Re: Perhaps it's time to think about enhancements to the NANOG list...?

Hi,

Hi,

Message: 13
Date: Sat, 20 Mar 2021 12:46:57 -0600
From: David Siegel <arizonagull@gmail.com>
[…]
The board has been thinking about enhancements to the NANOG list for a
couple of years now, with the goal of creating a modern interface that the
younger generation of engineers will be more comfortable using.

May I suggest that if you really want such enhancement, perhaps
upgrade the mailing-list to mailman3.
It’s still mailman but with those ‘modern’ features.

But more importantly (not only for NANOG by the way), maybe some kind of
‘mailing-list 101’ can be helpful sometimes. Many $vendors are fighting
hard to make people forget what an email is.

Well baby boomers & gen-x will struggle to dump mail…I mean it simple and just works.

We were trying to get a community of newbie techies mostly millennials & gen-z to actively engage on a list we subscribed them too for the past 2 years and believe me, I can count no more than 10 posts mainly from we few mailing list folk…

When we requested for feedback, them gen-z cried out loud for interactions to happen on some social media app through groups or channels, and since they are the target audience and the majority, we settled for discord and telegram which they actively engage on :-).

We still maintain the mailing list though and most announcement are done via it but things are changing hey…

Noah

Well baby boomers & gen-x will struggle to dump mail...I mean it simple and just works.

Indeed.

There's also the fact that it comes to you as opposed to you going to it.

We were trying to get a community of newbie techies mostly millennials & gen-z to actively engage on a list we subscribed them too for the past 2 years and believe me, I can count no more than 10 posts mainly from we few mailing list folk...

When we requested for feedback, them gen-z cried out loud for interactions to happen on some social media app through groups or channels, and since they are the target audience and the majority, we settled for discord and telegram which they actively engage on :-).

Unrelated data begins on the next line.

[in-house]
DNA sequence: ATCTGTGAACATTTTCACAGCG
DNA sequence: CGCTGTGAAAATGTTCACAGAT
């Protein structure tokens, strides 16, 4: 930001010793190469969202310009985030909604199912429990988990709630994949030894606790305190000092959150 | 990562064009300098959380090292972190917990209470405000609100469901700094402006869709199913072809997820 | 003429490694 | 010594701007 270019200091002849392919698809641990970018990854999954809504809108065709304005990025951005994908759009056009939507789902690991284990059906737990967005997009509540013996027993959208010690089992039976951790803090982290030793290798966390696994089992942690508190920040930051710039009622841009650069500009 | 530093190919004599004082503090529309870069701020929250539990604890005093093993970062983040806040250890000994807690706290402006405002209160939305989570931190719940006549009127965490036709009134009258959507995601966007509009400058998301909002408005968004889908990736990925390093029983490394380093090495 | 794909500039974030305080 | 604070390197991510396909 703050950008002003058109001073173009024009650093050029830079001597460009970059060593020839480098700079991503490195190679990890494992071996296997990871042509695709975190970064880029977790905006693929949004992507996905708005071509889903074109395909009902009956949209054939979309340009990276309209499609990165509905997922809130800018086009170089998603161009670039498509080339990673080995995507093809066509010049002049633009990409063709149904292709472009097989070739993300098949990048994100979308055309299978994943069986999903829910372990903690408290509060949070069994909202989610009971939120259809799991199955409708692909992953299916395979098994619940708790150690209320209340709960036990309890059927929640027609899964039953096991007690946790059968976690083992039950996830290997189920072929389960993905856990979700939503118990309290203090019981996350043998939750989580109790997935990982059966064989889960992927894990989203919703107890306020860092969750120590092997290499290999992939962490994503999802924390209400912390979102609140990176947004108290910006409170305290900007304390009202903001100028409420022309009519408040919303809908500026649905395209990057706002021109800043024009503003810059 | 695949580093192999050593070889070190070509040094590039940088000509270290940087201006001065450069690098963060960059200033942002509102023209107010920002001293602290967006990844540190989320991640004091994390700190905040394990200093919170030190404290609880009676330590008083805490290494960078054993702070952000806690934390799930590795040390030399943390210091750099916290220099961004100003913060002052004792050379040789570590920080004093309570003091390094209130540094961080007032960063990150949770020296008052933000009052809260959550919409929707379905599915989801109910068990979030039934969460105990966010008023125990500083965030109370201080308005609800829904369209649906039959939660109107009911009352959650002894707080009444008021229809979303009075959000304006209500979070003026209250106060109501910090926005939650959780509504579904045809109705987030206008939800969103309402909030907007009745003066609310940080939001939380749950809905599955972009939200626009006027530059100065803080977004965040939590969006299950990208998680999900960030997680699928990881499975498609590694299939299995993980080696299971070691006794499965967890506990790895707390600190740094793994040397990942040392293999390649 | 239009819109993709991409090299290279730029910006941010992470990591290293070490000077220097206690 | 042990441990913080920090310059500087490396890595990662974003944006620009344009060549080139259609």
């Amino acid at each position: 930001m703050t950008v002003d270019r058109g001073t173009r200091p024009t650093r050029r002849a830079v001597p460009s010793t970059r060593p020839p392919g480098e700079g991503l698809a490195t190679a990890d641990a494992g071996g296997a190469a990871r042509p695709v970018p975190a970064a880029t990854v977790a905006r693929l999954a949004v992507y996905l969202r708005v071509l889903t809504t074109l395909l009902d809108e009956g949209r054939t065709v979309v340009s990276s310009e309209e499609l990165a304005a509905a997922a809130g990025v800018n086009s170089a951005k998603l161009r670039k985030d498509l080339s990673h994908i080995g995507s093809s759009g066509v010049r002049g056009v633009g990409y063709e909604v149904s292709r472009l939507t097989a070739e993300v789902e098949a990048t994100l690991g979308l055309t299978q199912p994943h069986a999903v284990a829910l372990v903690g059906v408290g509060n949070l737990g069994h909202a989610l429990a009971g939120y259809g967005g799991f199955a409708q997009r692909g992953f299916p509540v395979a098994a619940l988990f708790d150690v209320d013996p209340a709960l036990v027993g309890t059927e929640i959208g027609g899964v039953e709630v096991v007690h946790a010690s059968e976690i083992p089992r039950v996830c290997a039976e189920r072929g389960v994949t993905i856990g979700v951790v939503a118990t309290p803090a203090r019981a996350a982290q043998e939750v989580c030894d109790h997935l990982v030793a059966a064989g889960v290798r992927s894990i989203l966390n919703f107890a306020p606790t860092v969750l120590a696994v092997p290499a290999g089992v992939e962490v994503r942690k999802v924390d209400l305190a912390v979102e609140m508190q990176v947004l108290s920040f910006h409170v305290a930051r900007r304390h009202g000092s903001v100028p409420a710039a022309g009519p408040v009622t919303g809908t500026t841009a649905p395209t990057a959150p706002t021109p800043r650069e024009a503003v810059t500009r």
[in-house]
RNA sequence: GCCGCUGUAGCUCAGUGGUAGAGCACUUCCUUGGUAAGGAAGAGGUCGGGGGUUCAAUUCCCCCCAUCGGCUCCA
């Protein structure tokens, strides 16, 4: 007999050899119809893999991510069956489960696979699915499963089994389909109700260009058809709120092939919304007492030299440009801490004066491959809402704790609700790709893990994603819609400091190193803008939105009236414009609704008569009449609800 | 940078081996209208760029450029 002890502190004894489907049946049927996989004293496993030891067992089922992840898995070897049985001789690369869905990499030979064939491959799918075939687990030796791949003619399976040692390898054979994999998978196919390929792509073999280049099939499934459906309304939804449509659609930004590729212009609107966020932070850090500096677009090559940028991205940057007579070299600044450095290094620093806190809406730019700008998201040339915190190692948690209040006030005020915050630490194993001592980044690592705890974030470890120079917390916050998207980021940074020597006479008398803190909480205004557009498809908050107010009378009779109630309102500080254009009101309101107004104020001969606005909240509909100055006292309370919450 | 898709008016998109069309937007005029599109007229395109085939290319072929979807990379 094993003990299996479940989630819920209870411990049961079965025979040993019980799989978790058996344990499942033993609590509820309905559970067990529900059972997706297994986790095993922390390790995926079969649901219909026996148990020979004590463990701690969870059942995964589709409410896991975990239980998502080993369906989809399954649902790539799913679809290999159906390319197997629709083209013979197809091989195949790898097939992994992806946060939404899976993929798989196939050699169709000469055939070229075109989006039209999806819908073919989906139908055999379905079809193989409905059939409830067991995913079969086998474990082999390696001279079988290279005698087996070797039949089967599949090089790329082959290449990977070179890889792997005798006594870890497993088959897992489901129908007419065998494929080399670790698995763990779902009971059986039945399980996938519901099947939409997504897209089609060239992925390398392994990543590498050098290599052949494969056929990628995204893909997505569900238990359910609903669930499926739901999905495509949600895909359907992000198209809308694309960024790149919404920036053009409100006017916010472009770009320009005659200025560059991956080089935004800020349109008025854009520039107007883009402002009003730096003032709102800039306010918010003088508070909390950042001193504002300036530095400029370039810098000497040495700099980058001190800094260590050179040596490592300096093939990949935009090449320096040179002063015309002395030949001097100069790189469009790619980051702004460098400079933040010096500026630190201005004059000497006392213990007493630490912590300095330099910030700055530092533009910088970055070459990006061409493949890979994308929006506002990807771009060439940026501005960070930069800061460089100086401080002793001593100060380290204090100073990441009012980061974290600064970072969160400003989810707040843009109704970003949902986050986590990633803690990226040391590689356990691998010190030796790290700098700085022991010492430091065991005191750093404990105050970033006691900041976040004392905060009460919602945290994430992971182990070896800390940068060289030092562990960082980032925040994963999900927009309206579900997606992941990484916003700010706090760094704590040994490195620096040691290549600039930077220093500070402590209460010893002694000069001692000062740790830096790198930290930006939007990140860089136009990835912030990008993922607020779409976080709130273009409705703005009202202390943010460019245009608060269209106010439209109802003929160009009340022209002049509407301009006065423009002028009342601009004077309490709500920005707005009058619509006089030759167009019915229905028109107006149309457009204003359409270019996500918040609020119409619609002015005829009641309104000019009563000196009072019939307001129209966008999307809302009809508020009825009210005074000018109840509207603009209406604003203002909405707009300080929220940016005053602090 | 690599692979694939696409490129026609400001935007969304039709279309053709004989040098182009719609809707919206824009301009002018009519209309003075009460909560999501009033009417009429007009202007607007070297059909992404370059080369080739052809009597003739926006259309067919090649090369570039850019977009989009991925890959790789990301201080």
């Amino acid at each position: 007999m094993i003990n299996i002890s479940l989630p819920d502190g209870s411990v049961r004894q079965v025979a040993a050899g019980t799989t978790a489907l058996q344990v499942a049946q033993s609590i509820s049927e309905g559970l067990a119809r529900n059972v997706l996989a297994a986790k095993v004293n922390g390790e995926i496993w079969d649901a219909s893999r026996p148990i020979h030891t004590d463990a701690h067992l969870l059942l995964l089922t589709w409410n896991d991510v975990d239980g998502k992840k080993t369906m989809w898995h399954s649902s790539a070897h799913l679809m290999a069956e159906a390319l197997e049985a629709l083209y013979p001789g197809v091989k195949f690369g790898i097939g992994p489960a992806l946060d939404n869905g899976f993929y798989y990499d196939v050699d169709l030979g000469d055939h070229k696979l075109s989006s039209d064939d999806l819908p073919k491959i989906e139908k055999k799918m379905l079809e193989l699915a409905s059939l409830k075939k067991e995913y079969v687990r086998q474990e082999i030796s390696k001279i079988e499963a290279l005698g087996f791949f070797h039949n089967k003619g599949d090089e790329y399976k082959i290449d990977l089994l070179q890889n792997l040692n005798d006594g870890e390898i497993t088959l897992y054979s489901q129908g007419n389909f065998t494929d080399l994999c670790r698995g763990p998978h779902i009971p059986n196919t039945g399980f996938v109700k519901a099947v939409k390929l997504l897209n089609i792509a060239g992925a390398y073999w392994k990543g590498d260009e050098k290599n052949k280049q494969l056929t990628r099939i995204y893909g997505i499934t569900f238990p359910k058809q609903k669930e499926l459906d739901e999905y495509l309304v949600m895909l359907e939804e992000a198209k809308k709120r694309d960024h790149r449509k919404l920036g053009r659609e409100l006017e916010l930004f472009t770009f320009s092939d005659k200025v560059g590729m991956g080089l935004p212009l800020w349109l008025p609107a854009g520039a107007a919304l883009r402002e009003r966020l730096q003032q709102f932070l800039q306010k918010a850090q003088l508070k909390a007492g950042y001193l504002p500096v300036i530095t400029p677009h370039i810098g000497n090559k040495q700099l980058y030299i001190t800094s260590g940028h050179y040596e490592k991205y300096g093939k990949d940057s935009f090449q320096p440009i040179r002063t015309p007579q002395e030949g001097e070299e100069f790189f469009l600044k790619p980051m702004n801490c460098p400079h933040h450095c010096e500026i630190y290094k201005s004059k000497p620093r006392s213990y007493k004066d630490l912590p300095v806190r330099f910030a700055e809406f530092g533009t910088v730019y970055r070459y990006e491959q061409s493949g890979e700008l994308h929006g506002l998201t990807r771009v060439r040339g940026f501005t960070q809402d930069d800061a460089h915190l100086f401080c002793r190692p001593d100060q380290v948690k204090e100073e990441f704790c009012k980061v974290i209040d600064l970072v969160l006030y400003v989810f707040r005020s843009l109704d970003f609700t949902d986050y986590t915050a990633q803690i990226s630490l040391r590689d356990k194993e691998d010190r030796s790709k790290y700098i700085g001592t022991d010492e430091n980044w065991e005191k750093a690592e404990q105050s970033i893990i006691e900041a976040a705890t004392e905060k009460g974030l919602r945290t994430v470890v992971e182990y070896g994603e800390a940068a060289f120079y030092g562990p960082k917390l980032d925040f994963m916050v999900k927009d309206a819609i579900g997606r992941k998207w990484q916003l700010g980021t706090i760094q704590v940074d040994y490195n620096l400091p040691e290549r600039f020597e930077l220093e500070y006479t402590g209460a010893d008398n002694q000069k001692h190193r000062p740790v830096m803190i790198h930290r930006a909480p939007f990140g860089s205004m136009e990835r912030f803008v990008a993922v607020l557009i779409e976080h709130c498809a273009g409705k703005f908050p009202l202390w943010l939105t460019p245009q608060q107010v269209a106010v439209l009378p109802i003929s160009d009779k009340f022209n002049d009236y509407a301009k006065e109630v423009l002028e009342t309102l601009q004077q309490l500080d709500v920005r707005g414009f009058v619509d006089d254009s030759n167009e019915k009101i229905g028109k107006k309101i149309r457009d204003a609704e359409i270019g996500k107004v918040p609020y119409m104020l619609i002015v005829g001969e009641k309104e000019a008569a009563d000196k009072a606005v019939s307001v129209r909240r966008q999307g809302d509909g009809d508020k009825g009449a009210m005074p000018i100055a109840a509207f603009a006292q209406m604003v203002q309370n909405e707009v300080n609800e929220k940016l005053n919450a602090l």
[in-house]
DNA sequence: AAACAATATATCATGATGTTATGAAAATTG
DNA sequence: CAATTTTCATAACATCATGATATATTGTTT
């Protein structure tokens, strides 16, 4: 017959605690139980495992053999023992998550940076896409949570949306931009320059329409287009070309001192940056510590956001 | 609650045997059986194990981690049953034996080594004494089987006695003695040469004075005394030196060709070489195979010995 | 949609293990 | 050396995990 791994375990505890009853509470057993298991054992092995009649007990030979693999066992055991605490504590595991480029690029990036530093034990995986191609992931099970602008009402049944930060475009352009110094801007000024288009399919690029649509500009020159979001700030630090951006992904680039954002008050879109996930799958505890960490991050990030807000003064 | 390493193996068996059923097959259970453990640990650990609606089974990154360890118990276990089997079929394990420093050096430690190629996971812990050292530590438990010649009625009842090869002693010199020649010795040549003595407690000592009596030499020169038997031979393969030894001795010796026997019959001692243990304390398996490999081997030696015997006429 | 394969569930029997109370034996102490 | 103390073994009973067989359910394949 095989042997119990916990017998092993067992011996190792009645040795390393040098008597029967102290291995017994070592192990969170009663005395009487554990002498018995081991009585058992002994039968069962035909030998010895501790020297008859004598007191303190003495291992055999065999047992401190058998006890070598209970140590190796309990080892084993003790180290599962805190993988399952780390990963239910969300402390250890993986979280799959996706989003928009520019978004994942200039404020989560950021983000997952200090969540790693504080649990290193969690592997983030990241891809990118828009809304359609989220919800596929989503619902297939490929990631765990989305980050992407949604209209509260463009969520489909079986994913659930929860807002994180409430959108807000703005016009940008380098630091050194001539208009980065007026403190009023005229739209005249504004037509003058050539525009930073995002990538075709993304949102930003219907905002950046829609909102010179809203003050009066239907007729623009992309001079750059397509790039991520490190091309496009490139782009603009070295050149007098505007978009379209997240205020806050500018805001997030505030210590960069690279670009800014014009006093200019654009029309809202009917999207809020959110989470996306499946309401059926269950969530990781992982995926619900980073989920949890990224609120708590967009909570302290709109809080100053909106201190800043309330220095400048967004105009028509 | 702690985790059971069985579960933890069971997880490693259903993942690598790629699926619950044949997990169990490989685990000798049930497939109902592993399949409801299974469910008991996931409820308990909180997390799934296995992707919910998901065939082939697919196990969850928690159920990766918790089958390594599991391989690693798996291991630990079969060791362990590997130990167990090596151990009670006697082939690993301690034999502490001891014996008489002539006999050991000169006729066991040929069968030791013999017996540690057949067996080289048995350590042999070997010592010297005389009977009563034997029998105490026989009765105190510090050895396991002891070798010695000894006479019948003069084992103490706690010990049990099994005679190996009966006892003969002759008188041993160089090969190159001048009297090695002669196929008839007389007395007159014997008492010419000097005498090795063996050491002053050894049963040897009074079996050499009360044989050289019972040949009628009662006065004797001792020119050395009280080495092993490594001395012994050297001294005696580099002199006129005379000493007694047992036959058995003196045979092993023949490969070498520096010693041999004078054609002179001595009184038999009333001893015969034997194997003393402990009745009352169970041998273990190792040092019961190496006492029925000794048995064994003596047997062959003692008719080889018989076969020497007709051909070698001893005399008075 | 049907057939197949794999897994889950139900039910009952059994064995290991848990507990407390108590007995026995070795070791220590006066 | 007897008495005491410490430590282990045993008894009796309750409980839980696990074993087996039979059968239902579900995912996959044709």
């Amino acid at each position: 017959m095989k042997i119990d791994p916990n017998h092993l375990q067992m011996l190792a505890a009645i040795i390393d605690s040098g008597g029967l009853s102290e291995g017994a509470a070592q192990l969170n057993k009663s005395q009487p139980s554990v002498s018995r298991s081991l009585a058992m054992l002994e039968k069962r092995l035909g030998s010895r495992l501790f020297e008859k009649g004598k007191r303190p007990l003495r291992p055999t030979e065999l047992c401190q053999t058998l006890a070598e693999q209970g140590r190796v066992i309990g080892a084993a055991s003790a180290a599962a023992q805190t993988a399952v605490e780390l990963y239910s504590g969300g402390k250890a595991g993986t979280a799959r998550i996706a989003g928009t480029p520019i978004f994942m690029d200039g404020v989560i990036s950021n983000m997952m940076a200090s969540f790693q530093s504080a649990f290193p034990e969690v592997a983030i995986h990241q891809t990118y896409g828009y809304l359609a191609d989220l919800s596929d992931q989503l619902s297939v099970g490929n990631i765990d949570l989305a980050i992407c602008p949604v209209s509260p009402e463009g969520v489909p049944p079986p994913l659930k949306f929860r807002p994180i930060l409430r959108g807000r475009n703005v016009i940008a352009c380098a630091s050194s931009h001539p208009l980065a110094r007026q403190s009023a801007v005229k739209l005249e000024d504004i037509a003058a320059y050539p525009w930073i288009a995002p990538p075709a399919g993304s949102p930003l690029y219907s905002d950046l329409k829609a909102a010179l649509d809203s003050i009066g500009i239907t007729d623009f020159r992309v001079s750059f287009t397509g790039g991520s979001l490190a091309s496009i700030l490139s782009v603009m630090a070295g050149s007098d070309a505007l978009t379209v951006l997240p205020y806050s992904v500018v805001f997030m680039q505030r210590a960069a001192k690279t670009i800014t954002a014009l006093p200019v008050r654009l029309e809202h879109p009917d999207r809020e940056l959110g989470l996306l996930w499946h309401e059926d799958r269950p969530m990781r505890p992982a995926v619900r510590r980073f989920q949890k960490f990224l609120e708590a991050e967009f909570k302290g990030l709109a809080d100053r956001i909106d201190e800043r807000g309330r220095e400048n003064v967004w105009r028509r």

I must be ignorant as I don't grok this.

Are they willing to use a (traditional) forum (of sorts) that is dedicated to the venue? Or Are they wanting things to come to them wherever they happen to be today? E.g. Facebook group, Discord, Slack, etc?

If it's the former, okay, that's a web UI / UX as opposed to mail UI / UX.

If it's the latter, does that mean that you have to constantly keep changing /where/ messages are sent to in order to keep up with the latest and greatest or at least most popular (in your audience) flavor of the day / week / month / year social media site?

Either way, does the target audience that you're talking about actively go to said site(s) (I want to say watering hole) and poll them?

Or are they using some phone / device app that polls them and puts a notification over the icon?

I'm asking from a place of ignorance as I really don't understand this mentality.

Part of my struggle is that I fail to see how it scales to poll multiple sites (or app icon notifications) when there are 10s, 100s, or even more things to check. This is /exactly/ one of the reasons that I *strongly* /prefer/ email, it comes to me and gets filed in the proper folders. Where messages sit waiting to be read with the folder indicating that there are unread messages in it. I then go read them when it's convenient for me to do so. But most importantly, I don't have to go check multiple -> many places. The unread notification / count percolates up to one single location.

Any additional insight that you can provide would be appreciated.

Matt Harris​

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Is discontinuing youtube livestream and putting livestream behind
paywall also an attempt to make NANOG more comfortable for the younger
generation of engineers?

On the other hand, I suspect majority of youngsters will never grok
email. This will be thanks to mental gap promoted by some vendors, who
certainly do not like it that anybody could, for example, set up email
server and exchange thoughts outside of their zone of control. So,
those who want to use email are capable of writing more than decent
MUA for free, while those who do not want email are unable to do it,
despite having heaps of money and paid programmers.

As of multiple fora and all-day clicking, well, it is better to keep
all those techies busy with something, lest they invent an idea and go
out to start rival business...

I am not going to suggest the big guys actively conspire but driving
people away from things-that-work is not hurting their profits, so why
would they want to change this?

I am not going to lament much, either. It is just how it goes. On the
brighter side, there will also be a minority, who will come to email
exactly because they will be aspiring power users. I think there will
always be some aspiring power users, so it is not going to be only bad.

Hi,

As someone from a “younger generation” (2001) who does use mailing lists, semi-actively participates in RIPE mailing lists but also created a network community on Discord, I want to chime in here.